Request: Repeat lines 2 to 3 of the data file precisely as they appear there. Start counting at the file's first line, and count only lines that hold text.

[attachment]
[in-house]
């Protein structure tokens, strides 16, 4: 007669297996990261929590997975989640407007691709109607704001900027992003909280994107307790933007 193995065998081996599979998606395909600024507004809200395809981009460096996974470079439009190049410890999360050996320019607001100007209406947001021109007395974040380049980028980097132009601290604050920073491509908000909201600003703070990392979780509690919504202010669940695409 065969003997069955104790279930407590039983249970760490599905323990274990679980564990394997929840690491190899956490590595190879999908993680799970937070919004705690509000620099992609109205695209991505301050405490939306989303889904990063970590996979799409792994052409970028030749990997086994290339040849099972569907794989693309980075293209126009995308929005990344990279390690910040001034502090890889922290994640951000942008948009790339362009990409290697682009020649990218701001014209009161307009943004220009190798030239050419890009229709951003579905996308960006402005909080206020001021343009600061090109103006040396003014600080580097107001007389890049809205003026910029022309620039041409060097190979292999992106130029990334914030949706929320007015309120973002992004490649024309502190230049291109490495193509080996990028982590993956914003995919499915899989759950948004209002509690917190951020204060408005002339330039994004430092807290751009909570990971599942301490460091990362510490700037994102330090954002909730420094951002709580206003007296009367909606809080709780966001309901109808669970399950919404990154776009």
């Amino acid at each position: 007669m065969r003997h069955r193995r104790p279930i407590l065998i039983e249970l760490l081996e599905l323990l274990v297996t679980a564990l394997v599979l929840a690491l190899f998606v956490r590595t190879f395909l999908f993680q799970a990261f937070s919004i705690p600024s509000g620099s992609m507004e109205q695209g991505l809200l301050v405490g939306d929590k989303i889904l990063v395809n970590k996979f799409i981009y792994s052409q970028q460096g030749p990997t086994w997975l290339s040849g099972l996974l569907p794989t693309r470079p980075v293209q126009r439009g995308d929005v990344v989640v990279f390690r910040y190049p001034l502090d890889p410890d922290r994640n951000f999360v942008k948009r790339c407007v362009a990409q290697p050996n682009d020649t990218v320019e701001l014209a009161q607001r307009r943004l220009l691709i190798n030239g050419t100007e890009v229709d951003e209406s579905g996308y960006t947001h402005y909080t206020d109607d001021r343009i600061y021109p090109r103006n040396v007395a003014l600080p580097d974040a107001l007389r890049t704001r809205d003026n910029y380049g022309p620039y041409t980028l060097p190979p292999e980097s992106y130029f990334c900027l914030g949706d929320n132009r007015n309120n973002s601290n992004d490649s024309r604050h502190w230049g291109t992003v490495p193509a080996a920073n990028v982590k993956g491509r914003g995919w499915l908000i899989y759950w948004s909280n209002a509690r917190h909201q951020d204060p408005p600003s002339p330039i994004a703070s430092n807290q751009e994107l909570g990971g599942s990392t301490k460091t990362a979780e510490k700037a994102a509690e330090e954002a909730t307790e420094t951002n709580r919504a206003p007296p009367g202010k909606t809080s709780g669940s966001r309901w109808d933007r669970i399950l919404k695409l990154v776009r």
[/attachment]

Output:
């Protein structure tokens, strides 16, 4: 007669297996990261929590997975989640407007691709109607704001900027992003909280994107307790933007 193995065998081996599979998606395909600024507004809200395809981009460096996974470079439009190049410890999360050996320019607001100007209406947001021109007395974040380049980028980097132009601290604050920073491509908000909201600003703070990392979780509690919504202010669940695409 065969003997069955104790279930407590039983249970760490599905323990274990679980564990394997929840690491190899956490590595190879999908993680799970937070919004705690509000620099992609109205695209991505301050405490939306989303889904990063970590996979799409792994052409970028030749990997086994290339040849099972569907794989693309980075293209126009995308929005990344990279390690910040001034502090890889922290994640951000942008948009790339362009990409290697682009020649990218701001014209009161307009943004220009190798030239050419890009229709951003579905996308960006402005909080206020001021343009600061090109103006040396003014600080580097107001007389890049809205003026910029022309620039041409060097190979292999992106130029990334914030949706929320007015309120973002992004490649024309502190230049291109490495193509080996990028982590993956914003995919499915899989759950948004209002509690917190951020204060408005002339330039994004430092807290751009909570990971599942301490460091990362510490700037994102330090954002909730420094951002709580206003007296009367909606809080709780966001309901109808669970399950919404990154776009």
């Amino acid at each position: 007669m065969r003997h069955r193995r104790p279930i407590l065998i039983e249970l760490l081996e599905l323990l274990v297996t679980a564990l394997v599979l929840a690491l190899f998606v956490r590595t190879f395909l999908f993680q799970a990261f937070s919004i705690p600024s509000g620099s992609m507004e109205q695209g991505l809200l301050v405490g939306d929590k989303i889904l990063v395809n970590k996979f799409i981009y792994s052409q970028q460096g030749p990997t086994w997975l290339s040849g099972l996974l569907p794989t693309r470079p980075v293209q126009r439009g995308d929005v990344v989640v990279f390690r910040y190049p001034l502090d890889p410890d922290r994640n951000f999360v942008k948009r790339c407007v362009a990409q290697p050996n682009d020649t990218v320019e701001l014209a009161q607001r307009r943004l220009l691709i190798n030239g050419t100007e890009v229709d951003e209406s579905g996308y960006t947001h402005y909080t206020d109607d001021r343009i600061y021109p090109r103006n040396v007395a003014l600080p580097d974040a107001l007389r890049t704001r809205d003026n910029y380049g022309p620039y041409t980028l060097p190979p292999e980097s992106y130029f990334c900027l914030g949706d929320n132009r007015n309120n973002s601290n992004d490649s024309r604050h502190w230049g291109t992003v490495p193509a080996a920073n990028v982590k993956g491509r914003g995919w499915l908000i899989y759950w948004s909280n209002a509690r917190h909201q951020d204060p408005p600003s002339p330039i994004a703070s430092n807290q751009e994107l909570g990971g599942s990392t301490k460091t990362a979780e510490k700037a994102a509690e330090e954002a909730t307790e420094t951002n709580r919504a206003p007296p009367g202010k909606t809080s709780g669940s966001r309901w109808d933007r669970i399950l919404k695409l990154v776009r």